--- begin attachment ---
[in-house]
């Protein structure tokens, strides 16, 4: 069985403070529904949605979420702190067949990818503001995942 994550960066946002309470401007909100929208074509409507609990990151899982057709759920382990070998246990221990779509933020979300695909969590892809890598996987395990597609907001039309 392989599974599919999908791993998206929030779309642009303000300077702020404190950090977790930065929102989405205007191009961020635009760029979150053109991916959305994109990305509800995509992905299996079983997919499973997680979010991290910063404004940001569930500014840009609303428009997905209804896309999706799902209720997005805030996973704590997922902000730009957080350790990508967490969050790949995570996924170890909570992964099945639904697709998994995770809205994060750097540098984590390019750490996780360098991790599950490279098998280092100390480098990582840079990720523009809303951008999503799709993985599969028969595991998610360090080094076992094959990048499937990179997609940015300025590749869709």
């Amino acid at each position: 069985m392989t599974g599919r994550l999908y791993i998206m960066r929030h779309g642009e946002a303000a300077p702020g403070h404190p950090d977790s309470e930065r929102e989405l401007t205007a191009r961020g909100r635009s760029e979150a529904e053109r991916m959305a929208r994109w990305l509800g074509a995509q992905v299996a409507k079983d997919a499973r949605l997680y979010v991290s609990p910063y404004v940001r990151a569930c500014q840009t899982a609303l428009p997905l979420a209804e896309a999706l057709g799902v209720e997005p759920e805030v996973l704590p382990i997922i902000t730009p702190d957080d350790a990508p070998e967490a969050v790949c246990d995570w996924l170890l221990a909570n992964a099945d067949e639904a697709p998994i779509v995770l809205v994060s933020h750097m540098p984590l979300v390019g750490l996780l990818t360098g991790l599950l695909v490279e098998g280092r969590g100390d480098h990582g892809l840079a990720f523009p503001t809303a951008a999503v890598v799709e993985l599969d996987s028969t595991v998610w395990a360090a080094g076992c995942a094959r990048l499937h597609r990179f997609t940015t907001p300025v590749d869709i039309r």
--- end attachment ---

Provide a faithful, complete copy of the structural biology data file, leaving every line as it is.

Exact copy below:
[in-house]
């Protein structure tokens, strides 16, 4: 069985403070529904949605979420702190067949990818503001995942 994550960066946002309470401007909100929208074509409507609990990151899982057709759920382990070998246990221990779509933020979300695909969590892809890598996987395990597609907001039309 392989599974599919999908791993998206929030779309642009303000300077702020404190950090977790930065929102989405205007191009961020635009760029979150053109991916959305994109990305509800995509992905299996079983997919499973997680979010991290910063404004940001569930500014840009609303428009997905209804896309999706799902209720997005805030996973704590997922902000730009957080350790990508967490969050790949995570996924170890909570992964099945639904697709998994995770809205994060750097540098984590390019750490996780360098991790599950490279098998280092100390480098990582840079990720523009809303951008999503799709993985599969028969595991998610360090080094076992094959990048499937990179997609940015300025590749869709």
């Amino acid at each position: 069985m392989t599974g599919r994550l999908y791993i998206m960066r929030h779309g642009e946002a303000a300077p702020g403070h404190p950090d977790s309470e930065r929102e989405l401007t205007a191009r961020g909100r635009s760029e979150a529904e053109r991916m959305a929208r994109w990305l509800g074509a995509q992905v299996a409507k079983d997919a499973r949605l997680y979010v991290s609990p910063y404004v940001r990151a569930c500014q840009t899982a609303l428009p997905l979420a209804e896309a999706l057709g799902v209720e997005p759920e805030v996973l704590p382990i997922i902000t730009p702190d957080d350790a990508p070998e967490a969050v790949c246990d995570w996924l170890l221990a909570n992964a099945d067949e639904a697709p998994i779509v995770l809205v994060s933020h750097m540098p984590l979300v390019g750490l996780l990818t360098g991790l599950l695909v490279e098998g280092r969590g100390d480098h990582g892809l840079a990720f523009p503001t809303a951008a999503v890598v799709e993985l599969d996987s028969t595991v998610w395990a360090a080094g076992c995942a094959r990048l499937h597609r990179f997609t940015t907001p300025v590749d869709i039309r």